The user should use the configure option --with-octave-include to specify the path for the Octave include directory. You may also need to include the configure option --enable-shared when building Octave. The user should set the environment variable NETSOLVE_ROOT to the top-level NetSolve directory before building the interface. For instance;

UNIX> setenv NETSOLVE_ROOT /path/to/NetSolve
To build the Octave interface type:
UNIX> make octave
In the top-level NetSolve directory (NETSOLVE_ROOT). The following files will be created on a successful build: $NETSOLVE_ROOT/bin/$NETSOLVE_ARCH/NS_octave/netsolve.oct $NETSOLVE_ROOT/bin/$NETSOLVE_ARCH/NS_octave/netsolve_nb.oct $NETSOLVE_ROOT/bin/$NETSOLVE_ARCH/NS_octave/libnsoct.so The above files are the Octave interface to NetSolve and should be made accessible to Octave. In the following sections, the user will learn to call new functions netsolve() and netsolve_nb() from octave.


What to Do First

Let us assume that the user has compiled the Octave interface, set an agent name, started an Octave session and is now ready to use NetSolve. In this section we describe those features of the interface that allow to the user to obtain information about the currently available NetSolve system. To obtain a list of solvable problems from Octave type the following command;

octave>> netsolve
  NetSolve - List of available problems -
  /BLAS-wrappers/Level3/dmatmul
  /BLAS-wrappers/Level3/zmatmul
  /BLAS/Level1/daxpy
  /BLAS/Level1/ddot
  /BLAS/Level1/zaxpy
  /BLAS/Level2/dgemv
  /BLAS/Level3/dgemm
  /BLAS/Level3/zgemm
  /LAPACK-wrapper/Simple/Eig_and_Singular/eig
  >>
Where each line contains a full problem name.

If the user would like more detailed information on a specific problem, for example, eig, he can type:

octave>> netsolve('eig')
The output produced by this command is as follows:
  -- eig -- Wrapper around the LAPACK routine DGEEV --
  Simplified version of DGEEV.
  Computes the eigenvalues of a double precision real
  matrix A. Returns two double precision real
  vectors containing respectively the real parts and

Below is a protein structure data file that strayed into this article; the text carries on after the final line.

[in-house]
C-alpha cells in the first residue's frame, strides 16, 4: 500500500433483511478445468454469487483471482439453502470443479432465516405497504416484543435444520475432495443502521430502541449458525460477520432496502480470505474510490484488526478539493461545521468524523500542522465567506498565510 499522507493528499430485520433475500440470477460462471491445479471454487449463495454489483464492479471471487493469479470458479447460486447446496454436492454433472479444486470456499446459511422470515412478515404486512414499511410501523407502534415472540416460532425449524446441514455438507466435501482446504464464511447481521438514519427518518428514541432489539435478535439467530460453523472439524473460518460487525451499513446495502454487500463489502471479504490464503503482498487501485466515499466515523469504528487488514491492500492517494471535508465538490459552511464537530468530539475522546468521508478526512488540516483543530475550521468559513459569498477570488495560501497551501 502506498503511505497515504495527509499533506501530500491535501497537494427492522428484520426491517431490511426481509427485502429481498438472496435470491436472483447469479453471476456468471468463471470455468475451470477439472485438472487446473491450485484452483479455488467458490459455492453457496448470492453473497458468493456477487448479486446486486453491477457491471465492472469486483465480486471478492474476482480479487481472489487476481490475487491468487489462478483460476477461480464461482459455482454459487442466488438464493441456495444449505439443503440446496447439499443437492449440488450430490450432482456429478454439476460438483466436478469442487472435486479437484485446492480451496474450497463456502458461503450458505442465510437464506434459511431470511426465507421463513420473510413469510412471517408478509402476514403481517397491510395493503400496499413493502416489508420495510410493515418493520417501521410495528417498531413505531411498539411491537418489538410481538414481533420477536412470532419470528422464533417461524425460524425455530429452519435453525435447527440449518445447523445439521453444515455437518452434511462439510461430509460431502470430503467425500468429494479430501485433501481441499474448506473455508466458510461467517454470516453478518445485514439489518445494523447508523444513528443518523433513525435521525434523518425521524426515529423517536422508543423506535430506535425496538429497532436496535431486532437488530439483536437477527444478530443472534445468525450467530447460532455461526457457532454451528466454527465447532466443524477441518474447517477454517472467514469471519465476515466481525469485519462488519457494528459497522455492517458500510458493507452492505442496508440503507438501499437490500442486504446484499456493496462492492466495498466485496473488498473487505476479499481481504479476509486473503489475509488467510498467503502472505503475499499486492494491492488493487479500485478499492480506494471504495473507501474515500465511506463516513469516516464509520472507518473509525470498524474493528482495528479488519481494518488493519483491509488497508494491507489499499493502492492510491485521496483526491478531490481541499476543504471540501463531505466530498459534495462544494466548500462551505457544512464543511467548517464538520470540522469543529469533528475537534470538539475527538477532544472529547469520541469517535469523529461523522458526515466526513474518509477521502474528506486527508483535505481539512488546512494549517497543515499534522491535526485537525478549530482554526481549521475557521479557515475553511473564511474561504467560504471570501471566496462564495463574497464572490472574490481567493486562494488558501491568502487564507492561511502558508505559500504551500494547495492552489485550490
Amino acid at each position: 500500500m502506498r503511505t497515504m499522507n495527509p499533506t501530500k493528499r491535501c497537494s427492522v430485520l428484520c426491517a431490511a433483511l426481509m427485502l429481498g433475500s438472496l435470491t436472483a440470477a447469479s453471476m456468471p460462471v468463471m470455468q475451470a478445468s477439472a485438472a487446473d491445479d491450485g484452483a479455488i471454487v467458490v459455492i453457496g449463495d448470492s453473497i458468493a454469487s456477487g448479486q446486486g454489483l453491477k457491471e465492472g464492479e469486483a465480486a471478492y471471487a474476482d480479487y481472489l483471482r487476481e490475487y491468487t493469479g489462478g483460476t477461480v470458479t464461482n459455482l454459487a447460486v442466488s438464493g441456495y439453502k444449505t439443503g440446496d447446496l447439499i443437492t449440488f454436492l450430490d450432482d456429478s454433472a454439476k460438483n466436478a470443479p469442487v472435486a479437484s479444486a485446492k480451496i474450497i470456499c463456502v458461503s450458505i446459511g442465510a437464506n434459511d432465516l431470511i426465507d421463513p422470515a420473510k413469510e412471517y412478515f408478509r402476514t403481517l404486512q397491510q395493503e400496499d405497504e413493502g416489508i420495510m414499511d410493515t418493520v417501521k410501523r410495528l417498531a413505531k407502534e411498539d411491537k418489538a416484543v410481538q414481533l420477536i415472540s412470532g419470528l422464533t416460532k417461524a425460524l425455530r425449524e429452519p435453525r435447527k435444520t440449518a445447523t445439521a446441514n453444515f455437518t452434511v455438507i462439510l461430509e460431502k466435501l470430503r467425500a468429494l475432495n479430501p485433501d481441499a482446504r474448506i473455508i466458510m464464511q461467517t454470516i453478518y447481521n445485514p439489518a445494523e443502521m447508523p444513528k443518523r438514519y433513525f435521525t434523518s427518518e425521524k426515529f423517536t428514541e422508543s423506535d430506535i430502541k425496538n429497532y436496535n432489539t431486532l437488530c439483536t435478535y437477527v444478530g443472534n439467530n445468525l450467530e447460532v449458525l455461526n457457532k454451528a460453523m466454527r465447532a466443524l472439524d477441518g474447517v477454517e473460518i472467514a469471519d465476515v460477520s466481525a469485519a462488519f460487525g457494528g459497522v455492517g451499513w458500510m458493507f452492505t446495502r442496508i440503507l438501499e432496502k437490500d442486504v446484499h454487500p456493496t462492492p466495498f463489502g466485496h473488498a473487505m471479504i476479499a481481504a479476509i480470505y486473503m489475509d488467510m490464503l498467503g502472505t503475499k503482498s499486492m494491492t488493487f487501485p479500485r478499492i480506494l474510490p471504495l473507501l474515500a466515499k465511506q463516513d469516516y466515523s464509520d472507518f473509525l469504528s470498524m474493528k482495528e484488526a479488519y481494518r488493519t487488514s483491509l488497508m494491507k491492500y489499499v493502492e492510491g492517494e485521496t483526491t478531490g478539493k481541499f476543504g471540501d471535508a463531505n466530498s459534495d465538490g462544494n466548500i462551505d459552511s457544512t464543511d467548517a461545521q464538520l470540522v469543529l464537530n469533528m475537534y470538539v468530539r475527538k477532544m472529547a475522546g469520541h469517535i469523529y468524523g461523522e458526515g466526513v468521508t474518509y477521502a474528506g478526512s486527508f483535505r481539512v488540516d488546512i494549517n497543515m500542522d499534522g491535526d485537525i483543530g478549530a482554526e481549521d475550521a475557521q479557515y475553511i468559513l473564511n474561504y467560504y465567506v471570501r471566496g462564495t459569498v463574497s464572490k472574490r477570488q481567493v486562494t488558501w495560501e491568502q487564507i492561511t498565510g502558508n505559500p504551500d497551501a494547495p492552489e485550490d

the imaginary parts of the eigenvalues.
  MATLAB Example : [r i ] = netsolve('eig',a)
  * 1 objects in INPUT
   - input 0: Matrix Double Precision Real.
   Matrix A
  * 2 objects in OUTPUT
   - output 0: Vector Double Precision Real.
   Real parts of the eigen values
   - output 1: Vector Double Precision Real.
   Imaginary parts of the eigen values
  --------------------------------------
  Output Objects 0 and 1 can be merged.

This output gives a short description of the problem, an example in Octave using netsolve(), the input objects that must be supplied by the user, and the output that will be returned to the user. The particular problem requires only one double-precision matrix on input. Notice that this matrix must be square (as stated in the description of the problem). If the user tries to call NetSolve for this problem with a rectangular matrix, he will receive an error message stating that the dimensions of the input are invalid. On output, the problems eig will return two vectors, the real and imaginary parts of the eigenvalues of the input matrix respectively.

Since Octave provides a mechanism to manipulate complex objects, it is probable that the user would like to have eig return one single complex vector instead of two separate real vectors. Thus in the Octave interface it is possible to merge these two real output vectors into one complex vector. This point is further developed in the next section.

The Octave interface has another feature that is concerned not with the actual problem solving but with providing information about the NetSolve configuration itself. We have just seen how to get information about the problems handled by the NetSolve servers; it is also possible to obtain the physical location of these servers. Let us assume that our NETSOLVE_AGENT environment variable is set to netsolve.cs.utk.edu. The command

octave>> netsolve('?')
Produces the following output:
NetSolve - List of available agents -
netsolve.cs.utk.edu(128.169.93.161)
NetSolve - List of available servers -
maruti.cs.berkeley.edu(128.32.36.83)
cupid.cs.utk.edu(128.169.94.221)
torc3.cs.utk.edu(128.169.93.74) (0 failures)
The same information can be obtained from the NetSolve web site under Resources or the management tools in $NETSOLVE_ROOT/bin/$NETSOLVE_ARCH/ directory.


Calling netsolve() to perform computations

The easiet way to perform a numerical computation in NetSolve is to call the function netsolve(). With this function, the user sends a blocking request to NetSolve. By blocking we mean that after typing the command in the Octave session, the user resumes control only when the computation has been successfully completed on a server. The other way to perform computation is to send a nonblocking request as described in later sections.

Let us continue with the eig example we started to develop in the preceding section. The user now knows that he has to provide a double-precision square matrix to NetSolve, and he knows that he is going to get two real vectors back (or one single complex vector). He first creates a 300 X 300 matrix for instance;

octave>> a = rand(300);
The call to NetSolve is now
>> [x y] = netsolve('eig',a)